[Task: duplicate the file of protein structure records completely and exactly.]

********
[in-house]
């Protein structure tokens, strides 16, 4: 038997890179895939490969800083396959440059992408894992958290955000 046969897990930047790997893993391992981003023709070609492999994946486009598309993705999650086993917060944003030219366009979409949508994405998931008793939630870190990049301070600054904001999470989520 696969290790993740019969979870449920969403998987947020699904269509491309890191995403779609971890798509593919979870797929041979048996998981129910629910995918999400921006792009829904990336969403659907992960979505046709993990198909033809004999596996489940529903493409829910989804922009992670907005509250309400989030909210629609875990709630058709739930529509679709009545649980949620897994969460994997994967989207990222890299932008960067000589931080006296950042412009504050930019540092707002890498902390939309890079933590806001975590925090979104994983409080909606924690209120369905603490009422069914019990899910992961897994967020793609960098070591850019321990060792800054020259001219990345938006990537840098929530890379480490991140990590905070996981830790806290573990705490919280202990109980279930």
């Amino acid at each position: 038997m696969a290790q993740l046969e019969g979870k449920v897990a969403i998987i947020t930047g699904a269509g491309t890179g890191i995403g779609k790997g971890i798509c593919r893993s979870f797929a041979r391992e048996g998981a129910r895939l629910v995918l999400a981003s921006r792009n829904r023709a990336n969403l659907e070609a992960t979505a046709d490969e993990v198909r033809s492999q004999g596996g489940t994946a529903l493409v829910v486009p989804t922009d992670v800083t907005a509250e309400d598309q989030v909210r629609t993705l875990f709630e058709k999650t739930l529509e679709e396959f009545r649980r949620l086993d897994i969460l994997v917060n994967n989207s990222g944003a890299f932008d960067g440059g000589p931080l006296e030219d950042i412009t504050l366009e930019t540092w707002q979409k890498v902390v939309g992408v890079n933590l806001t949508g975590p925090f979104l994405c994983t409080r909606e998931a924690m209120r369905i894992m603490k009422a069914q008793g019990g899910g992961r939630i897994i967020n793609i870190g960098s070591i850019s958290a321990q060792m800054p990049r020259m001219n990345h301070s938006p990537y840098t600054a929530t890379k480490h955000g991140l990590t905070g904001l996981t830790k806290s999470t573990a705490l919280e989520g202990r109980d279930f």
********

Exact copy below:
[in-house]
């Protein structure tokens, strides 16, 4: 038997890179895939490969800083396959440059992408894992958290955000 046969897990930047790997893993391992981003023709070609492999994946486009598309993705999650086993917060944003030219366009979409949508994405998931008793939630870190990049301070600054904001999470989520 696969290790993740019969979870449920969403998987947020699904269509491309890191995403779609971890798509593919979870797929041979048996998981129910629910995918999400921006792009829904990336969403659907992960979505046709993990198909033809004999596996489940529903493409829910989804922009992670907005509250309400989030909210629609875990709630058709739930529509679709009545649980949620897994969460994997994967989207990222890299932008960067000589931080006296950042412009504050930019540092707002890498902390939309890079933590806001975590925090979104994983409080909606924690209120369905603490009422069914019990899910992961897994967020793609960098070591850019321990060792800054020259001219990345938006990537840098929530890379480490991140990590905070996981830790806290573990705490919280202990109980279930």
């Amino acid at each position: 038997m696969a290790q993740l046969e019969g979870k449920v897990a969403i998987i947020t930047g699904a269509g491309t890179g890191i995403g779609k790997g971890i798509c593919r893993s979870f797929a041979r391992e048996g998981a129910r895939l629910v995918l999400a981003s921006r792009n829904r023709a990336n969403l659907e070609a992960t979505a046709d490969e993990v198909r033809s492999q004999g596996g489940t994946a529903l493409v829910v486009p989804t922009d992670v800083t907005a509250e309400d598309q989030v909210r629609t993705l875990f709630e058709k999650t739930l529509e679709e396959f009545r649980r949620l086993d897994i969460l994997v917060n994967n989207s990222g944003a890299f932008d960067g440059g000589p931080l006296e030219d950042i412009t504050l366009e930019t540092w707002q979409k890498v902390v939309g992408v890079n933590l806001t949508g975590p925090f979104l994405c994983t409080r909606e998931a924690m209120r369905i894992m603490k009422a069914q008793g019990g899910g992961r939630i897994i967020n793609i870190g960098s070591i850019s958290a321990q060792m800054p990049r020259m001219n990345h301070s938006p990537y840098t600054a929530t890379k480490h955000g991140l990590t905070g904001l996981t830790k806290s999470t573990a705490l919280e989520g202990r109980d279930f």